June 3, 2015

Put on a sweater

Update: Researchers aim for smarter people, not smarter thermostats

We see everyday more examples of "smart" products that presume people are dumb. We should instead leverage human intelligence and instinct.
Research Project Aims to Make 'Smart' Clothes for Personalized Cooling and Heating.
SAN DIEGO—A new research project aims to develop a fabric that will keep people at a comfortable temperature regardless of how hot or cold it actually is. Press release.

Wait, we have this already! It's called a sweater! 
The ATTACH (Adaptive Textiles Technology with Active Cooling and Heating) project at the University of California, San Diego is funded with a $2.6 million grant from the U.S. Department of Energy's Advanced Research Projects Agency—Energy (ARPA-E). The smart fabric will be designed to regulate the temperature of the wearer's skin—keeping it at 93°F (34°C)—by adapting to temperature changes in the room. When the room gets cooler, the fabric will become thicker. When the room gets hotter, the fabric will become thinner. To accomplish this feat, the researchers will insert polymers inside the smart fabric that expand in the cold and shrink in the heat. "Regardless if the surrounding temperature increases or decreases," said Wang, "the user will still feel the same without having to adjust the thermostat."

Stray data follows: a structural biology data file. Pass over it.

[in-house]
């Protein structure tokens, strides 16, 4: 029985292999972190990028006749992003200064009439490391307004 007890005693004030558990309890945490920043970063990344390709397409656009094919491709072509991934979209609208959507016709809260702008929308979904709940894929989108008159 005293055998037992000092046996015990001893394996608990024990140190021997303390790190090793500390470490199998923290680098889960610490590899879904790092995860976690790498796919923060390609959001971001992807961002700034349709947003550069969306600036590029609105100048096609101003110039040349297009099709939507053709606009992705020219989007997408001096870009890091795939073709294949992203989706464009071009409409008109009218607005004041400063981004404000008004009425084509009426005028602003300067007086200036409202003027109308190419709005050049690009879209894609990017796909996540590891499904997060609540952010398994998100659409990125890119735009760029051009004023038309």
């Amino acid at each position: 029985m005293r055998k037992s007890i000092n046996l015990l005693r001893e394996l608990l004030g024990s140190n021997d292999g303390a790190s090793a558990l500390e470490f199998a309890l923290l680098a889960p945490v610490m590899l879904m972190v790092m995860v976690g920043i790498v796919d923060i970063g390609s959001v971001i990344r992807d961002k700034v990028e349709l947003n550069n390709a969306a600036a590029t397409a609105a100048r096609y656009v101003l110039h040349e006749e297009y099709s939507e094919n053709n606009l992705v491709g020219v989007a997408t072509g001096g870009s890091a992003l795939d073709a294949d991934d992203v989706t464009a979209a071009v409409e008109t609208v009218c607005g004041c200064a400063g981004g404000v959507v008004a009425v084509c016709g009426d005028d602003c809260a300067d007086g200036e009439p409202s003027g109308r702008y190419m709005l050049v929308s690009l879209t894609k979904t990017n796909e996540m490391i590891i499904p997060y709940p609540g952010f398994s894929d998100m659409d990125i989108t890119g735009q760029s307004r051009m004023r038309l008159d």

With smart people who know how to dress themselves for the seasons, you won't need to heat the room as much in winter....uh, wait, there is now an app for that? 
“With the smart fabric, you won’t need to heat the room as much in the winter, and you won’t need to cool the room down as much in the summer. That means less energy is consumed. Plus, you will still feel comfortable within a wider temperature range,” added Renkun Chen, assistant professor of mechanical and aerospace engineering at UC San Diego.
Tech and 3D printing, blah blah blah. 

For some short pieces actually worth reading on this same subject, see Kris De Decker's work on clothing at Low Tech Magazine.

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